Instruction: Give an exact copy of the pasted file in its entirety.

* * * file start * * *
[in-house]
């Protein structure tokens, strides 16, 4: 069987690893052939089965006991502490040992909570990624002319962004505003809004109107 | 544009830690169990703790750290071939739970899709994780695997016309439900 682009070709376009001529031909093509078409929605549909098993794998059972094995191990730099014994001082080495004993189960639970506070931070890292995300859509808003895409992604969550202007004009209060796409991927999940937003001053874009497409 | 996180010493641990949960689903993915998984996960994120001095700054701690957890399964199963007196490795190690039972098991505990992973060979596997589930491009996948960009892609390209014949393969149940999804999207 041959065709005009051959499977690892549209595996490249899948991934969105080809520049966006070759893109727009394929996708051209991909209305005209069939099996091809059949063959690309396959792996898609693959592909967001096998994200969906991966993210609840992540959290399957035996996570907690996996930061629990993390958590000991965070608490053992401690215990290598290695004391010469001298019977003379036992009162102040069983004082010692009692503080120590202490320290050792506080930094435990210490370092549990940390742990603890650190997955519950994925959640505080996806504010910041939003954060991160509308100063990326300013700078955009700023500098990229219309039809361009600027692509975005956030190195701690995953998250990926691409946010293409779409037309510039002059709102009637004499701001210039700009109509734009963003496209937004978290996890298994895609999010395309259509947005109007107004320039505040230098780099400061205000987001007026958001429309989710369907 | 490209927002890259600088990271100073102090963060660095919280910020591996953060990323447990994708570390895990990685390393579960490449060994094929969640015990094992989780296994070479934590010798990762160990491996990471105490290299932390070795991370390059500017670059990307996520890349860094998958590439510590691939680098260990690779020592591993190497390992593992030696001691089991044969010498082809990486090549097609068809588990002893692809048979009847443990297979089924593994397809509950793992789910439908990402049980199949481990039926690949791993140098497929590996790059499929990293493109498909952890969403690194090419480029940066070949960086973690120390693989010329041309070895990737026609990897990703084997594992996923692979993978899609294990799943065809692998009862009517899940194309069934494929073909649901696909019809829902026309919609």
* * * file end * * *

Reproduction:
[in-house]
């Protein structure tokens, strides 16, 4: 069987690893052939089965006991502490040992909570990624002319962004505003809004109107 | 544009830690169990703790750290071939739970899709994780695997016309439900 682009070709376009001529031909093509078409929605549909098993794998059972094995191990730099014994001082080495004993189960639970506070931070890292995300859509808003895409992604969550202007004009209060796409991927999940937003001053874009497409 | 996180010493641990949960689903993915998984996960994120001095700054701690957890399964199963007196490795190690039972098991505990992973060979596997589930491009996948960009892609390209014949393969149940999804999207 041959065709005009051959499977690892549209595996490249899948991934969105080809520049966006070759893109727009394929996708051209991909209305005209069939099996091809059949063959690309396959792996898609693959592909967001096998994200969906991966993210609840992540959290399957035996996570907690996996930061629990993390958590000991965070608490053992401690215990290598290695004391010469001298019977003379036992009162102040069983004082010692009692503080120590202490320290050792506080930094435990210490370092549990940390742990603890650190997955519950994925959640505080996806504010910041939003954060991160509308100063990326300013700078955009700023500098990229219309039809361009600027692509975005956030190195701690995953998250990926691409946010293409779409037309510039002059709102009637004499701001210039700009109509734009963003496209937004978290996890298994895609999010395309259509947005109007107004320039505040230098780099400061205000987001007026958001429309989710369907 | 490209927002890259600088990271100073102090963060660095919280910020591996953060990323447990994708570390895990990685390393579960490449060994094929969640015990094992989780296994070479934590010798990762160990491996990471105490290299932390070795991370390059500017670059990307996520890349860094998958590439510590691939680098260990690779020592591993190497390992593992030696001691089991044969010498082809990486090549097609068809588990002893692809048979009847443990297979089924593994397809509950793992789910439908990402049980199949481990039926690949791993140098497929590996790059499929990293493109498909952890969403690194090419480029940066070949960086973690120390693989010329041309070895990737026609990897990703084997594992996923692979993978899609294990799943065809692998009862009517899940194309069934494929073909649901696909019809829902026309919609």